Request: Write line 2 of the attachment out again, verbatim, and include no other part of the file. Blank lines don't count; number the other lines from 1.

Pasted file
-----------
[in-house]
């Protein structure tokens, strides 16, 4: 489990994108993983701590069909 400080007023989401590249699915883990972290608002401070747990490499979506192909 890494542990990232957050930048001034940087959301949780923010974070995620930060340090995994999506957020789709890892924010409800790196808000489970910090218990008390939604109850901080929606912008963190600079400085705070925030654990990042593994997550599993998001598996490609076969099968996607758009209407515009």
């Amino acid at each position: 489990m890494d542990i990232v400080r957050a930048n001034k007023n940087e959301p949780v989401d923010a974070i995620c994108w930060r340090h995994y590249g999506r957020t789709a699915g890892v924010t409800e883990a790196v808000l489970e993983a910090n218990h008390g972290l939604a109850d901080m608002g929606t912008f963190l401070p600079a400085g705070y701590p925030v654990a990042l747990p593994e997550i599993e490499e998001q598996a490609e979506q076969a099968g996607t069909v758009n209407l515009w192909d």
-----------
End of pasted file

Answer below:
């Protein structure tokens, strides 16, 4: 489990994108993983701590069909 400080007023989401590249699915883990972290608002401070747990490499979506192909 890494542990990232957050930048001034940087959301949780923010974070995620930060340090995994999506957020789709890892924010409800790196808000489970910090218990008390939604109850901080929606912008963190600079400085705070925030654990990042593994997550599993998001598996490609076969099968996607758009209407515009």